April 14, 2021

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Ship in Suez Canal is free, official says

2 min read
A handout picture released by the Suez Canal Authority on March 29, 2021, shows tugboats pulling the Panama-flagged MV 'Ever Given' container ship lodged sideways impeding traffic across Egypt's Suez Canal waterway.
A handout picture released by the Suez Canal Authority on March 29, 2021, shows tugboats pulling the Panama-flagged MV ‘Ever Given’ container ship lodged sideways impeding traffic across Egypt’s Suez Canal waterway. Handout/Suez Canal Authority/AFP/Getty Images

The Ever Given container ship has been partially dislodged after blocking the Suez Canal for almost a week, authorities say, but efforts to fully refloat it are likely to continue for some time.

There were promising signs early Monday when the rear of the vessel was freed from one of the canal’s banks, but the boss of the Dutch company working on the operation says its bow is still stuck “rock solid.”

Egyptian officials struck a more optimistic note, saying that crews plan to refloat the vessel later Monday. But the shipping crisis that has dominated headlines and captured the world’s attention for a week appears destined to continue.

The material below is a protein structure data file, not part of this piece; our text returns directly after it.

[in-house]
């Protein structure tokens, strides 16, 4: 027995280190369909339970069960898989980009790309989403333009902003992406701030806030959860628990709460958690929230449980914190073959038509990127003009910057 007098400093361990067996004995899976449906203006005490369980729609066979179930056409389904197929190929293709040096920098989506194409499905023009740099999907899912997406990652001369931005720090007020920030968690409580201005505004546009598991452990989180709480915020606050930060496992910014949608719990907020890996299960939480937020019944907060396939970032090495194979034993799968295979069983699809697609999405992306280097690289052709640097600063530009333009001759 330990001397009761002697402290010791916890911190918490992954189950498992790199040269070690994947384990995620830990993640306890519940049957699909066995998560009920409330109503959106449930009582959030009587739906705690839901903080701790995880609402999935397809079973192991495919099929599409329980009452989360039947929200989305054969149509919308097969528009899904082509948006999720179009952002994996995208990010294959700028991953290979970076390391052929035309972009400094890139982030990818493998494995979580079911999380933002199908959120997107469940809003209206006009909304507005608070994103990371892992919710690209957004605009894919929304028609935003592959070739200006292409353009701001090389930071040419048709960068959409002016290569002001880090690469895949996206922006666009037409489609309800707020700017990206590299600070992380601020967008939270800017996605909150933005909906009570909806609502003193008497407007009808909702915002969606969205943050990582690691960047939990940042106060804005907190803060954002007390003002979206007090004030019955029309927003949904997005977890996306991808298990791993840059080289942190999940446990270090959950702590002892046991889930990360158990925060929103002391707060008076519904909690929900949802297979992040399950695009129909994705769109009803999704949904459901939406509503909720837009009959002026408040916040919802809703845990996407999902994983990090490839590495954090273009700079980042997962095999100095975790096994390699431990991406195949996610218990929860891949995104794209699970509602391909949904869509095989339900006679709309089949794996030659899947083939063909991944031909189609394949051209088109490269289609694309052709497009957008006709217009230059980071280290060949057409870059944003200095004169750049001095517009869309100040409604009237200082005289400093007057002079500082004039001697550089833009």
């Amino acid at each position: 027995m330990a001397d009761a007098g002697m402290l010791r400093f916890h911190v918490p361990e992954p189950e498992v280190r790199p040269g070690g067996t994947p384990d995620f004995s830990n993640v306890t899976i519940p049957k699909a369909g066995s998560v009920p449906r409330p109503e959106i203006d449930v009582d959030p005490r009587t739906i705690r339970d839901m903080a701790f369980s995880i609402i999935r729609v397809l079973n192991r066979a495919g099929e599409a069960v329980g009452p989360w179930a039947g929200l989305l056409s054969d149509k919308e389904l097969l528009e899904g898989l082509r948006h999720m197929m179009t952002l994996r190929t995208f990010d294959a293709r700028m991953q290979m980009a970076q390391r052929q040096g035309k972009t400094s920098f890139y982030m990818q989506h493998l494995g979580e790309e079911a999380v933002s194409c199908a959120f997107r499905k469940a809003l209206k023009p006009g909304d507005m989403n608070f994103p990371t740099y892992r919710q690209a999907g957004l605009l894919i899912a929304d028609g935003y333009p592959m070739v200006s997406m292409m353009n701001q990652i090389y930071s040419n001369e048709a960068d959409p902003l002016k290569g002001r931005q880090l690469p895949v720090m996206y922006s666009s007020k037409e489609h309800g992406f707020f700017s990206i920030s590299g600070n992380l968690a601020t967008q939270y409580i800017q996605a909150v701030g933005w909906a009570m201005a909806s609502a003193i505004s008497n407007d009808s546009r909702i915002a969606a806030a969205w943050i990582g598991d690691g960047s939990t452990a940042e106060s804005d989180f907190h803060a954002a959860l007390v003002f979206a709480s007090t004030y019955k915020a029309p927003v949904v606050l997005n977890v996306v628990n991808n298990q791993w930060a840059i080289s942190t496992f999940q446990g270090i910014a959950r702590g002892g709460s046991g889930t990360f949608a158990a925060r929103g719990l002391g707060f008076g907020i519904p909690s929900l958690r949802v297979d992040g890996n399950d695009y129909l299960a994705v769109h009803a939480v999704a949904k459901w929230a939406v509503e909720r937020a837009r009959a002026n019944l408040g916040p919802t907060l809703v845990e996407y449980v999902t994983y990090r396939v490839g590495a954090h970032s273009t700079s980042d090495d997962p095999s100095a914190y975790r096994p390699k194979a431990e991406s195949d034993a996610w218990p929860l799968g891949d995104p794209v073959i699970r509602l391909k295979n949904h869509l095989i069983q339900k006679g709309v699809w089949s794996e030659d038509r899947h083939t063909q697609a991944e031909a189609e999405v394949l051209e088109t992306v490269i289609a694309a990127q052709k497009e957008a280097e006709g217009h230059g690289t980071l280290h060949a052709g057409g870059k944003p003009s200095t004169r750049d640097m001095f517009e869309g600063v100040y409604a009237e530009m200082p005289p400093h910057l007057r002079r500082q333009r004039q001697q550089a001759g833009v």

About the ship: The Ever Given, a 224,000-ton vessel almost as long as the Empire State Building is tall, ran aground in the Egyptian canal on March 23. Crews from Egypt and around the world have been working nonstop to try to refloat the ship, with the operation involving 10 tug boats, sand dredges and salvage companies.

Previous efforts have failed — but this latest attempt is being executed during high tide where the water in the channel is at its highest.

The massive salvage effort has focused on dredging sand from below the front and rear of the ship, before pulling the ship with tugboats.

Rescue teams started digging deeper and closer to the ship on Sunday, with dredging reaching 18 meters (or about 59 feet) at the front of the ship, the SCA said in a statement. Over 27,000 cubic meters (953,000 cubic feet) of sand has been removed so far, said Rabie.

The rescue operation has intensified in both urgency and international attention as each day ticked by. Ships from around the world, carrying vital fuel and cargo, were blocked from entering the canal on both sides, raising alarm over the impact on global supply chains.

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